This was popular with Symbian S40 and S60 devices, completely dropped off in the smartphone era along with the FM radio.
Do you remember you could "turn off" your device while having your clock and alarm running? Basically the device's operating system was put into a "deep sleep" mode when you turned it off (not really though) and at the same time you could get the alarm running; no notifications, no ringings, just the clock and alarm.
I know I can get a similar effect by putting the Plane Mode on but on the old Symbians the device stopped most of the undergoing services and used the RTC (real time clock) which usually runs at hardware mode.
The benefit is mostly you can save some battery and reduce EM waves influence while sleeping.
Most feature phones implement it...so why not on Android?
(edit: I had to delete and rewrite the post as the site didn't like spaces and general syntax the first time :D )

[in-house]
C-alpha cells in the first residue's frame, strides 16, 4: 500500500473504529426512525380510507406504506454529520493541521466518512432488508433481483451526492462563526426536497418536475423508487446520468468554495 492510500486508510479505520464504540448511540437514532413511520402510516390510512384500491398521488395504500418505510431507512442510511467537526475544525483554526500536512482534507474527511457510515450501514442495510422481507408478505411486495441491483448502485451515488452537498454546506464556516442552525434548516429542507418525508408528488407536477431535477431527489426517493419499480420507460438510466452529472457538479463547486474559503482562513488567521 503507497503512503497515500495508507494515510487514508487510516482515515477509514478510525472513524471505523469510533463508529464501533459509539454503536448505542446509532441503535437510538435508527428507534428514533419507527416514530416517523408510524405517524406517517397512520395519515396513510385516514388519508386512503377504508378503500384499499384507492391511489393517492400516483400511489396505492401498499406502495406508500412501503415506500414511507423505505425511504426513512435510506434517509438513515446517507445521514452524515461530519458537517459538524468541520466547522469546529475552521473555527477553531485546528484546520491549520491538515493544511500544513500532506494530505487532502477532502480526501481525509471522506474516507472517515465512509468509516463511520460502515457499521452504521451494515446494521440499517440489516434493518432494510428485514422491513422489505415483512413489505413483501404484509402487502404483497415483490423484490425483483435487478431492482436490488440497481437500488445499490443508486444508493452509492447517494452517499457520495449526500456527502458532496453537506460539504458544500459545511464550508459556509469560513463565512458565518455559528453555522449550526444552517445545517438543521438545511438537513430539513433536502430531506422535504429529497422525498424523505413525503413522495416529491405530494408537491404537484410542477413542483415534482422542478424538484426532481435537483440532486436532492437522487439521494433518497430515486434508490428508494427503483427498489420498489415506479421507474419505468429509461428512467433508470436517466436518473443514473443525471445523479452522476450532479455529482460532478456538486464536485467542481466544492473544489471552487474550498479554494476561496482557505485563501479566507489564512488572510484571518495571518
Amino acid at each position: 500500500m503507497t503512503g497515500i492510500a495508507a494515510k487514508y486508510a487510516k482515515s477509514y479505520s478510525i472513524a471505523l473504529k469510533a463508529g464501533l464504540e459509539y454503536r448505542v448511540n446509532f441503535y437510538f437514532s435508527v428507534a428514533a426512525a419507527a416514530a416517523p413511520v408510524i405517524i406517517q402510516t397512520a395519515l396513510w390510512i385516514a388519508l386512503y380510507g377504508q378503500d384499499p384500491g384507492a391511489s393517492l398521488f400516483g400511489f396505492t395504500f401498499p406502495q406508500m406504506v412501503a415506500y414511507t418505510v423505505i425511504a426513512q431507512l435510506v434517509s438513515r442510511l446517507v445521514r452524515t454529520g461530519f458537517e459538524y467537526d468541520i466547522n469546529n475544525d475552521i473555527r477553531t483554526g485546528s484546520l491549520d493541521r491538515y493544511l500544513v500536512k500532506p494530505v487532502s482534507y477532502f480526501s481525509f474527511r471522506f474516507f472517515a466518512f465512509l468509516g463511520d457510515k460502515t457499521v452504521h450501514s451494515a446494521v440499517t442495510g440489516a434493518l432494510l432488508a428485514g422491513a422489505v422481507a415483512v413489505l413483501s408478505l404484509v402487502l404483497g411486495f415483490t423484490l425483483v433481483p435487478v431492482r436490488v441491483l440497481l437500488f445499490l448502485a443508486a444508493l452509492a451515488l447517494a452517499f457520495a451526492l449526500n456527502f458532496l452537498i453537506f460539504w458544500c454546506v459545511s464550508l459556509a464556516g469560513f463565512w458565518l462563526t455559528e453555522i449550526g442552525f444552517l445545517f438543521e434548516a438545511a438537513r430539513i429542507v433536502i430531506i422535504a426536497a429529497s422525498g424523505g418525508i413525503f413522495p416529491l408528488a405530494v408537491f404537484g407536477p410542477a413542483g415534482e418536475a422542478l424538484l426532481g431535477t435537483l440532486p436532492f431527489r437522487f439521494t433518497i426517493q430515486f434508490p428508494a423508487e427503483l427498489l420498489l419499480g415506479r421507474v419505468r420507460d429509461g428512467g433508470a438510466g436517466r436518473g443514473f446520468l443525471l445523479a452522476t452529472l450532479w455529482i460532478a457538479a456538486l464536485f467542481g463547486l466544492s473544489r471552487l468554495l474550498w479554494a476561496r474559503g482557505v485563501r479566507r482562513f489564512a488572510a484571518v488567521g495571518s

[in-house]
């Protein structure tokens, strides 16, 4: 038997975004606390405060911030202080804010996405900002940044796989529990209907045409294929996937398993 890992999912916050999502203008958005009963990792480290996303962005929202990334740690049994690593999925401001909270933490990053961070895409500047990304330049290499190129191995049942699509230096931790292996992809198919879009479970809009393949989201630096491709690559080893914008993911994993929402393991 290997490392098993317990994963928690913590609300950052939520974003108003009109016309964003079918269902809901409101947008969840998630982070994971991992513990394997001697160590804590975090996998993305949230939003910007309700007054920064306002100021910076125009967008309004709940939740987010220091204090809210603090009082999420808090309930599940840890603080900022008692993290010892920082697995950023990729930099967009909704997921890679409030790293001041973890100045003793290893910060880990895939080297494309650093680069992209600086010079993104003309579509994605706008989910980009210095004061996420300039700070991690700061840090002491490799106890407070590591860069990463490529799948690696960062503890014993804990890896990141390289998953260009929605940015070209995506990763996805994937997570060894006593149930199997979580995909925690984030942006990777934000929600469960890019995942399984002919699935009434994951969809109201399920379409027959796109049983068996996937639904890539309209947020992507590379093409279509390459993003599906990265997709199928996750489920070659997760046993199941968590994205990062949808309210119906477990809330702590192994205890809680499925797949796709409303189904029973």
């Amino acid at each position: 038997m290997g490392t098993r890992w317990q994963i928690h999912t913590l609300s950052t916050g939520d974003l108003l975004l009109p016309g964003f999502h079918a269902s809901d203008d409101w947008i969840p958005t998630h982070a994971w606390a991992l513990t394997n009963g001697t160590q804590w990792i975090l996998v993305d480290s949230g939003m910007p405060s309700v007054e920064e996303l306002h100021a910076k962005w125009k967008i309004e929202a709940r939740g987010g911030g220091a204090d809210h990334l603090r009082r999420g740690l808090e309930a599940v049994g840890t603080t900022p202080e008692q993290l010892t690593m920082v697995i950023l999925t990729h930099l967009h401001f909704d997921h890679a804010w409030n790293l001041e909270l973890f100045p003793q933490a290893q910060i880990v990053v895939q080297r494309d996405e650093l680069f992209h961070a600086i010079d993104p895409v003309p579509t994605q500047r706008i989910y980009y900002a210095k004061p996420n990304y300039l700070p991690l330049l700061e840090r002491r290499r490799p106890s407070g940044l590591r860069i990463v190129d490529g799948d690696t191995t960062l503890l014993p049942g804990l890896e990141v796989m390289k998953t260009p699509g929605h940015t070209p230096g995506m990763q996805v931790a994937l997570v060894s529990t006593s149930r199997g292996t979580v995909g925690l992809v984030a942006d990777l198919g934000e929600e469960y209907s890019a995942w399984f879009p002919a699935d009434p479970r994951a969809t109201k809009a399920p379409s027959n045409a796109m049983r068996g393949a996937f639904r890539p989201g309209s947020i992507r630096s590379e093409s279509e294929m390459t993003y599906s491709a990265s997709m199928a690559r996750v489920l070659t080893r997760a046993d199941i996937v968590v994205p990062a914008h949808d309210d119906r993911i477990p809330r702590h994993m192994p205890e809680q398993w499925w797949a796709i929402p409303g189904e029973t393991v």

Tl;dr : It could be a very welcome thing!
Sorry to be late but I don't always keep eyes on notifications :)
I used to have 4 different Lumias, one is still my backup device (on N7+ now) and none had it, last Nokia Symbian I had that used this feature was E63.
It's funny while I point out the feature that other people tells me that modern smartphone are designed to be always on, which in fact is and has always been (there has never been a mechanical switch, was it?) .
What happens is that, at least on Symbian, " switching off" paused the notifications, network services, UI services, user settings but could not turn off (like you took the battery out); I can only think that Android does the same, and basically if you turn battery saving and Plane mode and put device into standby you get almost the same result.
BUT, you get this with THREE steps ! Symbian could do that in ONE step (long press power button) .
Such feature can be really welcome to people needing to save batteries for a bit longer, when no power outlet is immediately available, and can spare some electromagnetic interference while sleeping (better than any sleeping manager IMO).
And, why not, nostalgia effect (marketing, you know?).
I wish some HMD engineer could read it and assess the idea of getting this working at last.